Featuring never-before-seen footage, this documentary delivers a startling new look at the Peoples Temple, headed by preacher Jim Jones who, in 1978, led more than 900 members to Guyana, where he orchestrated a mass suicide via tainted punch.
Michael Moore's view on what happened to the United States after September 11; and how the Bush Administration allegedly used the tragic event to push forward its agenda for unjust wars in Afghanistan and Iraq.
Is American foreign policy dominated by the idea of military supremacy? Has the military become too important in American life? Jarecki's shrewd and intelligent polemic would seem to give an affirmative answer to each of these questions.
Cameramen and women discuss the craft and art of cinematography and of the "DP" (the director of photography), illustrating their points with clips from 100 films, from Birth of a Nation to... See full summary »
Since the late 18th century American legal decision that the business corporation organizational model is legally a person, it has become a dominant economic, political and social force around the globe. This film takes an in-depth psychological examination of the organization model through various case studies. What the study illustrates is that in the its behaviour, this type of "person" typically acts like a dangerously destructive psychopath without conscience. Furthermore, we see the profound threat this psychopath has for our world and our future, but also how the people with courage, intelligence and determination can do to stop it. Written by
Kenneth Chisholm (email@example.com)
Sam Gibara, the Chairman of Goodyear, would only agree to be interviewed in the Waldorf Astoria. As the film-makers were very keen to have him on film, they rented a room at the Waldorf. Unfortunately the Waldorf only rents its rooms for the night, so 3 crew members took the opportunity to overnight in one of the world's most famous hotels. See more »
150 years ago, the business corporation was a relatively insignificant institution. Today, it is all-pervasive. Like the Church, the Monarchy and the Communist Party in other times and places, the corporation is today's dominant institution. This documentary examines the nature, evolution, impacts, and possible futures of the modern business corporation. Initially given a narrow legal mandate, what has allowed today's corporation to achieve such extraordinary power and influence ...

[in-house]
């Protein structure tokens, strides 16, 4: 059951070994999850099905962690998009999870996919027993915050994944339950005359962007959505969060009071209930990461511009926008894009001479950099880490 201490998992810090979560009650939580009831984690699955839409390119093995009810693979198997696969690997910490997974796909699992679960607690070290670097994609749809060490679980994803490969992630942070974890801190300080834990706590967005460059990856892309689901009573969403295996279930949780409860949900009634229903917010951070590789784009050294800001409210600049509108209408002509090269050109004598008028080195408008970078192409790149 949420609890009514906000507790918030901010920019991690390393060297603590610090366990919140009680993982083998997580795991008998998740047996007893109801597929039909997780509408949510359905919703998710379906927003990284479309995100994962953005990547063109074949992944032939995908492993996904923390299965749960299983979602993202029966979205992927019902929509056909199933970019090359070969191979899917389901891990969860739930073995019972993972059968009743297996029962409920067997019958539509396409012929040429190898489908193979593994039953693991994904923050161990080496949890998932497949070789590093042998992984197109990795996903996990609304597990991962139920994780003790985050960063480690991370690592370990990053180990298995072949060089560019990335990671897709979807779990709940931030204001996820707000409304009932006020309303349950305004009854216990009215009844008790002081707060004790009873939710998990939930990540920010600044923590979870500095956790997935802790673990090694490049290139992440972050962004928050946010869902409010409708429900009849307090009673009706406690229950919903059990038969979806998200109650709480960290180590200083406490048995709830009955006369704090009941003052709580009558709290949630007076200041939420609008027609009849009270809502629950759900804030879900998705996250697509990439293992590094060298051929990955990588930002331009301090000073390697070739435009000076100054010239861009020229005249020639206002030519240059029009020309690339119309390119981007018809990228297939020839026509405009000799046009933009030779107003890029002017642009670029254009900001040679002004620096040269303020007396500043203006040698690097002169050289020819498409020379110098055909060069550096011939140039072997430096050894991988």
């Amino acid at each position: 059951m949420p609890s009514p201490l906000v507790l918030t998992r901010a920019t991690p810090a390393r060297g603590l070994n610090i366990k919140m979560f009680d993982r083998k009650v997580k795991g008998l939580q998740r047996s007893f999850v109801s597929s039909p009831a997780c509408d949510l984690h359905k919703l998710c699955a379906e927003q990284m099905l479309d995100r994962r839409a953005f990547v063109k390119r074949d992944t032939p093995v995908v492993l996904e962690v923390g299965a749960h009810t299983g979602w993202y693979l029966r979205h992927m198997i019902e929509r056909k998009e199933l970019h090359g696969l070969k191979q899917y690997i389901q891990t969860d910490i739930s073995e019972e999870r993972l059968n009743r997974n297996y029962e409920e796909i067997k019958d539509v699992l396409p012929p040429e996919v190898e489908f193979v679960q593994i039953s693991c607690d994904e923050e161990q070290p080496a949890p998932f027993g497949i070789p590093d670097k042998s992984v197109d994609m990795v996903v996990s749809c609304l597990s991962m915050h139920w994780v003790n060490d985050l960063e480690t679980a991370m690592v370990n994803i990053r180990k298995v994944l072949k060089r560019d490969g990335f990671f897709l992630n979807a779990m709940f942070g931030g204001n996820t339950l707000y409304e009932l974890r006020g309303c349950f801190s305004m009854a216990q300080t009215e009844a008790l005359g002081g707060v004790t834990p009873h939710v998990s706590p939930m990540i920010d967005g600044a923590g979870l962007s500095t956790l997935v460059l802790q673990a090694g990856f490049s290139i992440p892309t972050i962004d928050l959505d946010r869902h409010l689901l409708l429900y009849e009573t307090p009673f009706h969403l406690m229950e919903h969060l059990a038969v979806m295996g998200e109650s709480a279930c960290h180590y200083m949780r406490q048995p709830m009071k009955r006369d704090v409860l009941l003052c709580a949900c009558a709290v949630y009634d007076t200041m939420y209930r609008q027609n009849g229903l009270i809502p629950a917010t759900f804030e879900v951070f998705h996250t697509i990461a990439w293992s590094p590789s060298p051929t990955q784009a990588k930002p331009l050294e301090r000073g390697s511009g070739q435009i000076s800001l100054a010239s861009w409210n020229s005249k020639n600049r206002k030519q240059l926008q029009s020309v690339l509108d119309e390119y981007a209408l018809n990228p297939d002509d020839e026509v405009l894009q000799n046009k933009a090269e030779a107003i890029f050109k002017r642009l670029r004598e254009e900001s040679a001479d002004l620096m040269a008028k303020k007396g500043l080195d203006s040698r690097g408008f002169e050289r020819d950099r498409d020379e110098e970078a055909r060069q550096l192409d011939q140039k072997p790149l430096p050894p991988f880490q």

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The credits display addresses and descriptions of related websites but they can also be found on the official website for the film. See more »
After a relatively straightforward start exploring the definition of incorporation, this documentary made some fairly meaty punches on its target material.
With the exception of a few sentimental and outdated "the poor people fight back" strands, most of the attacks were well constructed. Beyond simply saying that to a corporation profit is everything, the more difficult case was made: that everything can be turned into a profit. And that includes life, death, and the truth.
The depiction of the Corporation as a psychopath was used to link most of the material. The talking heads were usually on the money, including both Michael "9/11" Moore and Noam "Manafacturing Consent" Chomsky.
But what the film does well was report specific cases that certainly included a few gems. An attempt to privatize water, IBM servicing Nazi accounting, an attempted coup in the US, Fox burying news and of course Monsanto being Monsanto. You couldn't make those guys up.
The attempt to look at alternatives to the worst forms of Capitalism were not so successful. Right wing defenders of profit-at-all-cost use short sentences with single syllable words. The poor want to be rich. We make things you like. We don't care. Much of the left wing however, cannot counter this clarity.
And the last frame had the ebullient Mr Moore telling us to get off the sofa and do something. Yeah, like vote for Bush again?
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